Designed by Popp Littrell Architecture and Interiors, this dreamy, Nordic-inspired Lake Tahoe vacation home actually began as a 1970s condo that needed a clean slate. With a prime shorefront location, the views of the lake became the focal point of the project, leading the designers to open the existing architecture to encourage a lighter, brighter, and more serene type of vacation lifestyle.
With the client’s penchant for Scandinavian design in mind, the condo was transformed once the pale color palette was applied, surprisingly feeling winter-y and beach-y at the same time, much like the Lake Tahoe backdrop. We caught up with one of Popp Littrell’s principles, Curtis Popp, to learn more about this project. Read on to learn the background behind this unique remodel in Tahoe City, CA. (Photos via Popp Littrell Architecture and Interiors by Kat Alves).
Lumens (L): Tell us a little background on this project.
Curtis Popp (CP): The homeowners wanted to update the house (a 1970s remodel) from dark and dated, to fresh, bright and sophisticated. They wanted the space to be calm and serene, but also functional. The first floor was very dark and confining, so we removed the enclosed stairwell and replaced it with a open stair that helped bring some of the natural light downstairs.
We also brought in a much lighter color palette—more beach house than old Tahoe cabin—and accentuated that even more with our lighting package. The original kitchen was walled off from the rest of the living area and obstructed views of the lake, we knew we had to remove the wall and open the space to the fantastic lake views.
L: This home has a distinct color scheme throughout, almost Scandinavian in execution. What was the inspiration behind the brightness of this interior design?
CP: That was driven by the homeowner. She loved Scandinavian furniture and design and wanted to brighten the space. The existing beams went from black to white, and the original cedar walls were white washed. There was significant drywall throughout and we added more cedar than was there originally.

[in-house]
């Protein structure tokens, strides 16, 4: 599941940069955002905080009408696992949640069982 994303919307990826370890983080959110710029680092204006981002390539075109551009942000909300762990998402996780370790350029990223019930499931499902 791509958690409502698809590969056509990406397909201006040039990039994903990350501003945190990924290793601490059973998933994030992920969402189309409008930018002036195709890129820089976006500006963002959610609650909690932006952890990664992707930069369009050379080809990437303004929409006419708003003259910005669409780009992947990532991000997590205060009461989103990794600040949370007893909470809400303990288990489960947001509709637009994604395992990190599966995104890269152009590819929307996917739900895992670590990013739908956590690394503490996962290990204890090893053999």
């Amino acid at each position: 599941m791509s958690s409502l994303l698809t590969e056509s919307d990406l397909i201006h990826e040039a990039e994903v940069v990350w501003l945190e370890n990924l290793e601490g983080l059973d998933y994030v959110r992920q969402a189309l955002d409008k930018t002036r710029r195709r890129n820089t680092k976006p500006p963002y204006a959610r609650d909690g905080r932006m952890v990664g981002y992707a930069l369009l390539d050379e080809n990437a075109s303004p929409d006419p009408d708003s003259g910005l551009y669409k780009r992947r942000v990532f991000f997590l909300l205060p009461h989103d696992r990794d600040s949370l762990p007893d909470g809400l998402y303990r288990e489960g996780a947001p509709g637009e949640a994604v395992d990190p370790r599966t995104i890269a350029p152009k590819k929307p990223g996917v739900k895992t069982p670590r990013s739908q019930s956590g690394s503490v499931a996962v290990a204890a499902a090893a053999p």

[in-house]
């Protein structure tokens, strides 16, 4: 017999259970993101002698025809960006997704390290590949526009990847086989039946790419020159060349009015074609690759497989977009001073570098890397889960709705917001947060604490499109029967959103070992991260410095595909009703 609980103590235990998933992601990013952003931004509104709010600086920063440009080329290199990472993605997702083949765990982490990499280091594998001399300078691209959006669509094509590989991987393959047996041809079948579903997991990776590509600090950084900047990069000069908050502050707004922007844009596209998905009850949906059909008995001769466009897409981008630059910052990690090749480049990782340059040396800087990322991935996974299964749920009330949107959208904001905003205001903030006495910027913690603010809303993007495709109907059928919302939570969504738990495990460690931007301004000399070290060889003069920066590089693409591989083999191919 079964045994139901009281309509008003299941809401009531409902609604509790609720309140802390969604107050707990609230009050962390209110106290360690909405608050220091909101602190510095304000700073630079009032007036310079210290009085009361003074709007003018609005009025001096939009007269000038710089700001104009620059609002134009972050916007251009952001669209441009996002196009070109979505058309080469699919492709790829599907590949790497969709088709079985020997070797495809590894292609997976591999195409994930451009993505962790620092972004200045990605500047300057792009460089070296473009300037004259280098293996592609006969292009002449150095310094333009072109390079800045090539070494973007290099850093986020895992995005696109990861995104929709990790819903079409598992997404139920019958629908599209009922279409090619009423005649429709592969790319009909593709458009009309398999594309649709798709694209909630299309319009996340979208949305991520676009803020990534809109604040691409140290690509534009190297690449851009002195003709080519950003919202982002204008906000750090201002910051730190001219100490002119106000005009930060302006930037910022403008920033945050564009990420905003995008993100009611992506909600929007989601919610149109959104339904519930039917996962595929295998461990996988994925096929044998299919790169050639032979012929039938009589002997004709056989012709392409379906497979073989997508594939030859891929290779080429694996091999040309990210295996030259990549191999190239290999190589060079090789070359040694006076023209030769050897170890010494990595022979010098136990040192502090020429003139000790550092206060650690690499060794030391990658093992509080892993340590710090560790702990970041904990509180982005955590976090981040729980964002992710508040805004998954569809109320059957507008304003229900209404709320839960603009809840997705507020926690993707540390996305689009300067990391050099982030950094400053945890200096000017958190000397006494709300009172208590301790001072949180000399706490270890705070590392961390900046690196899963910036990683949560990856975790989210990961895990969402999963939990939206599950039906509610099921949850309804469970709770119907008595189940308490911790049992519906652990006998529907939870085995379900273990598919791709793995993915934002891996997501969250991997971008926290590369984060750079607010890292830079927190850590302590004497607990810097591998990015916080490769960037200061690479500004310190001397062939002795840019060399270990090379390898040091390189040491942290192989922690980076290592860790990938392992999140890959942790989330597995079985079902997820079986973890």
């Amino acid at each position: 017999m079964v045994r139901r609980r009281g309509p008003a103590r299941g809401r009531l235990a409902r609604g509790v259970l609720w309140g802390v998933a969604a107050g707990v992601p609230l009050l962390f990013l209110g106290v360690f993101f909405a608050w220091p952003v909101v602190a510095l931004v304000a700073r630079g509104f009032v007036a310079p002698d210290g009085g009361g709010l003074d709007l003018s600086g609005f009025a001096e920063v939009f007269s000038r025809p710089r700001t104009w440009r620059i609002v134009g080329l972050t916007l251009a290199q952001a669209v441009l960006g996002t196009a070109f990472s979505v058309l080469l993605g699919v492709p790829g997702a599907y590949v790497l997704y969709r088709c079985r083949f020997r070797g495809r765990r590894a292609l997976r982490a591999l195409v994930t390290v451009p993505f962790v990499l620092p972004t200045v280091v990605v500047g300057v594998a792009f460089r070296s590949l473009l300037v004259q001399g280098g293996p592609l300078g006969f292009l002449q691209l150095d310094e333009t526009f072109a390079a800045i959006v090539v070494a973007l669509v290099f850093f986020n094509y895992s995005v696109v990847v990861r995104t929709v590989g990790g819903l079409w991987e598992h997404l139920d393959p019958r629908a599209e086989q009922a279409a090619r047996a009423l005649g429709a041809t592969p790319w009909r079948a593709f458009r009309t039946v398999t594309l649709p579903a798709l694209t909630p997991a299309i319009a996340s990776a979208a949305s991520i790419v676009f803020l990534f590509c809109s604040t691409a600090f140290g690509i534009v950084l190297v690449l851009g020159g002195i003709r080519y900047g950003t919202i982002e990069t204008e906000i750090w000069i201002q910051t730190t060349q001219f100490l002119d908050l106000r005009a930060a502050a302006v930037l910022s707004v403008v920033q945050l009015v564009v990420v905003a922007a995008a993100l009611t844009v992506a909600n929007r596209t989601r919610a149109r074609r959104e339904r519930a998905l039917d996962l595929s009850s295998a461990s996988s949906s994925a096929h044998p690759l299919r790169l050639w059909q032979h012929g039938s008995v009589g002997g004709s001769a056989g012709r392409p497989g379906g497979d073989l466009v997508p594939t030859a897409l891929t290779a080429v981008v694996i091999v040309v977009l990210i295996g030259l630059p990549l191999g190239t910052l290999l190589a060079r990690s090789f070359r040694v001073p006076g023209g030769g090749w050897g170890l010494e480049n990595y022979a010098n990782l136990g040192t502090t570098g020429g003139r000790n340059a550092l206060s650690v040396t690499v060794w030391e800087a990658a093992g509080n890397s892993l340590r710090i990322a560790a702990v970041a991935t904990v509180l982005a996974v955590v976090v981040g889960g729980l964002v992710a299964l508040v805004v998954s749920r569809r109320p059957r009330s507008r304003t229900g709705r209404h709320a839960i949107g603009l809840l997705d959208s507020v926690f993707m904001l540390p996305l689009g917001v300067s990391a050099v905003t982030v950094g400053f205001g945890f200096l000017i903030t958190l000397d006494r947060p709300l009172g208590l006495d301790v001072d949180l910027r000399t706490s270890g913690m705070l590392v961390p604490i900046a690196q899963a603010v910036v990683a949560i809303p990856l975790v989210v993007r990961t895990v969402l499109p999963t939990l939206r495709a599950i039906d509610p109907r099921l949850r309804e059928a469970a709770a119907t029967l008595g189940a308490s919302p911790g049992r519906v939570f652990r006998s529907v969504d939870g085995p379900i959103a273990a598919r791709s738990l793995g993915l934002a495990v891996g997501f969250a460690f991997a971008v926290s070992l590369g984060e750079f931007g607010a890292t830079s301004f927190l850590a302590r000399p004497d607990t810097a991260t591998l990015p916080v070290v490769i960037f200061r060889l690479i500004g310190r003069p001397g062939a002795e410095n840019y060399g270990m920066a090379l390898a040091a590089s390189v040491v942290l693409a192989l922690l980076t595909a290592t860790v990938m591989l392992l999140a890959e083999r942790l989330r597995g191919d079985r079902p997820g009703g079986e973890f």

L: How did the lakefront landscape influence the design of this space?
CP: The landscape of Tahoe changes dramatically between summer and winter, and when I met with the clients at the space it was primarily winter time. Greys and whites with “Big Blue” in the distance; this had a profound influence on the direction we went with the condo. Summer is much more green and brown, but the beach/Nordic feel still is in line with the interior, just more of a juxtaposition.
L: Did your client have a direction they wanted to go in terms of style and function?
CP: It is a vacation home for them, and they are recently retired. They wanted the space to be calm and serene, but also functional. She likes to cook, so she wanted a well-appointed kitchen.
L: The pops of color seem to come from the art, rather than the architecture and furniture—was the décor taken into consideration before choosing the final color scheme?
CP: Yes, this is something we preach on nearly every project, keep the spaces neutral and bring color in through art, furniture, accessories etc.
L: Could you explain some of your favorite pieces in the space?
CP: My favorite piece of art is the green/yellow painting in the kitchen; it literally ties the space together and has such visual impact. It’s exactly what I referenced earlier—a little color goes a long way in a neutral space. The piece is by Penny Olson; she is represented locally (in Sacramento) by JayJay Gallery.
L: The lighting feels very intentional in following the same bright and minimalist feel of the house. How did you approach the lighting choices throughout the home?
CP: Generally speaking, we prefer that most of the lighting recedes into the space, not be seen. The fixture is less important than the light quality that it gives off. The exception to this is the impact of decorative or “art” lights. Typically, a pendant that is in a prominent location. In this case, it’s the Moooi fixture that hangs in the dining room. We wanted something that was light and airy enough to bring the outside in without blocking the view.